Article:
The ancient Greeks, who knew more than a little about the creative process, claimed Mnemosyne, the goddess of memory, as the mother of the nine Muses. While all of the arts depend on memory, it is most vital for writers.
|Mnemosyne by Rossetti|
In my experience, memory, especially early memory, exists as a half-remembered dream, just beyond the reach of consciousness. However, there are moments when the past returns with the force of typhoon. That's how it was with Proust's narrator when his madeleine dipped in tea brought forth a deluge of memory that resulted in his weighty tome Remembrance of Things Past:
“No sooner had the warm liquid mixed with the crumbs touched my palate than a shudder ran through me and I stopped, intent upon the extraordinary thing that was happening to me.”Which brings me to last December and my own Proustian moment.
It started when I suggested--not for the first time--that my husband "do something about your records." I'd just read Marie Kondo’s book about tidying up and was eager to start throwing crap away, beginning with the cache of mildewed LPs that had been moldering in our closet for decades. Every year or so I suggest that I could take them to the Goodwill or Salvation Army, but to no avail. This time was no different.
"It's good music," he said.
"Sure, but they're just taking up space." No reaction, so I added. "It'd be different if you could play them,"
"That's not a bad idea. I was thinking about getting a turntable."
Oh, great, I thought and forgot about it until a few weeks later when a package arrived.
"Looks like your record player," I said.
"It's a turntable," my husband corrected.
"Whatever," I said as my husband lovingly extract the machine. I grudgingly admitted to myself that there was something to be said for simplicity and in no time at all the record player--sorry, turntable--was set up and ready to go.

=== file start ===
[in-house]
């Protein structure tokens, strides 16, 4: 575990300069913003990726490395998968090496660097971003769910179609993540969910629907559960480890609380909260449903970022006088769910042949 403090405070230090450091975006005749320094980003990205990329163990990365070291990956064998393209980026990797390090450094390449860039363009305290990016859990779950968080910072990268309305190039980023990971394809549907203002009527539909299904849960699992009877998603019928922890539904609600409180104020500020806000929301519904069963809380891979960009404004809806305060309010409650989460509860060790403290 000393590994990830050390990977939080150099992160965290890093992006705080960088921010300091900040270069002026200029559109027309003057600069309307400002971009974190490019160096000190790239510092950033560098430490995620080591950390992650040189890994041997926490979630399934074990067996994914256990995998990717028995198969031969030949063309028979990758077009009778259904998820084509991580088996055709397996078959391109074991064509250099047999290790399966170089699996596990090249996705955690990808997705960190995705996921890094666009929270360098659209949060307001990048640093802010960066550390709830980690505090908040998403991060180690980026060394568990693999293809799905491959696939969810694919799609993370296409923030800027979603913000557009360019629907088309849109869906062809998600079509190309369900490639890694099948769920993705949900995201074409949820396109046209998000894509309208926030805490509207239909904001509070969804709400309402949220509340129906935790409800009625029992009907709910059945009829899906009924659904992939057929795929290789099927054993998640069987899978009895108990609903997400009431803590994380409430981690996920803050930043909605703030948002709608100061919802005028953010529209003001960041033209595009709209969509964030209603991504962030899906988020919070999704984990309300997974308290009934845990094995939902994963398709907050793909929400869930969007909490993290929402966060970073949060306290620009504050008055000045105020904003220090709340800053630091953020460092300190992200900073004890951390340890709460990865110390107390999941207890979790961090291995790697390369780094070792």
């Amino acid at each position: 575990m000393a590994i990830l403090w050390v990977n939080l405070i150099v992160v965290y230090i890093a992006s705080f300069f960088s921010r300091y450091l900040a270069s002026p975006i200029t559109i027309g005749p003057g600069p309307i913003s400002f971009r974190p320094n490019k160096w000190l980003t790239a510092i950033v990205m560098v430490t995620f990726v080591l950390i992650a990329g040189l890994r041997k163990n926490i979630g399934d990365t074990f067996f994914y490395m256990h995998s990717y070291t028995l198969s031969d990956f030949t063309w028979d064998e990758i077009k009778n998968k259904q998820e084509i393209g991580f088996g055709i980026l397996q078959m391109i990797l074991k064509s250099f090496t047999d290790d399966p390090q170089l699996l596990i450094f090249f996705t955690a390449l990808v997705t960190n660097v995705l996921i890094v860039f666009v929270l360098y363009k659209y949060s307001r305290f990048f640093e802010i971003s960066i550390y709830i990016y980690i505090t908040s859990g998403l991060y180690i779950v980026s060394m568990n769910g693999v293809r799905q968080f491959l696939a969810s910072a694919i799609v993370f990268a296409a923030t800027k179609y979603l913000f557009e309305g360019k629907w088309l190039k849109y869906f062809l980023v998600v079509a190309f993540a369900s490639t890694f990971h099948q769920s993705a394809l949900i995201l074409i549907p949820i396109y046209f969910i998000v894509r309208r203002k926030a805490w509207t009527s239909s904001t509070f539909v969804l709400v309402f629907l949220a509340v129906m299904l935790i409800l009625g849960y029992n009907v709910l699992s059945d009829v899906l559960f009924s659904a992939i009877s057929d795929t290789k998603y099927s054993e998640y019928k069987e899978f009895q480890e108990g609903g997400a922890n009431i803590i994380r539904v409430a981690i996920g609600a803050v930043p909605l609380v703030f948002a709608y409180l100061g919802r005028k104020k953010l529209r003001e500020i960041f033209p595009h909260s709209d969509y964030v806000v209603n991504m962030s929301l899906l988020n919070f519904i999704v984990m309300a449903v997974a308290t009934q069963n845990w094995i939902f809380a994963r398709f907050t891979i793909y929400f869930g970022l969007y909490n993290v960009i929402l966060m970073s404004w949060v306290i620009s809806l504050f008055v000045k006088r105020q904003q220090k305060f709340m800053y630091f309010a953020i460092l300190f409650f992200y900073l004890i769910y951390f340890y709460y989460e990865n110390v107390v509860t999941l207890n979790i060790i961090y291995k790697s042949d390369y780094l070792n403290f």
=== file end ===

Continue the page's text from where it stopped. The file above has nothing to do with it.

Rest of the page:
"Which record are you going to play first?" I felt a frisson of excitement, trying to remember the last time I'd heard an actual record.
"I have to clean the records first."
"Shouldn't you at least try it out, just to make sure the thing works?" I'm not the patient one in the family.
My husband returned with an album by Bach. I recognized the cover--it had been a big hit back in the seventies--or was it the sixties? At any rate, the record hadn't been played since the eighties when compact discs took over the world, seemingly overnight. However, when the stylus touched the vinyl, there was a startlingly loud pop, then a hiss. I deflated. The music was obscured by decades of dust and benign neglect, which in the end was just as destructive as outright malice.
"Well, everything works," my husband said, quickly pulling back the needle. "Once the records are cleaned, you'll see the difference."
Cleaning the records proved to be a bit of a project and so I'd forgotten about my husband's new toy until a night in late January when he pulled another record from the stack, a tribute album to the amazing composer Kurt Weill.
|Lost in the Stars:|
The Music of Kurt Weill
This time there were no pops or hisses, just Weill's haunting music, at turns melancholic and ebullient, and sounding as clear as the day the vinyl was pressed. There was a open and full resonance, a richness that--at least to my ear--was lacking in digital music.
Sort of like the difference between cream and skim milk.
It was then that I remembered how much records had meant to me, all of coming back in glorious Technicolor and surround sound. I recalled the lazy afternoons spinning my collection of 45s in my bedroom with my best friend; the Christmas I found the Beatles' White Album under the tree and drove my mother crazy by playing it 24-7; or my senior year in high school when I discovered Beethoven. So many memories . . .
|The Beatles' White Album|
For some years, I've kicked around the idea for a mystery set in 1960's Baltimore, with the protagonist being a girl of twelve or maybe thirteen years of ago. But I've kept this idea on the back burner because I wasn't sure if I could recreate enough of that era to make it believable. Now I think I can do a fair job of it, and just might give a go.
After all, Proust was inspired to write seven volumes from a cookie and a cup of tea. Surely I can wring one novel from an old record or two.
Anyhow, that's the plan.
I'd love to hear about any Proustian moments of your own!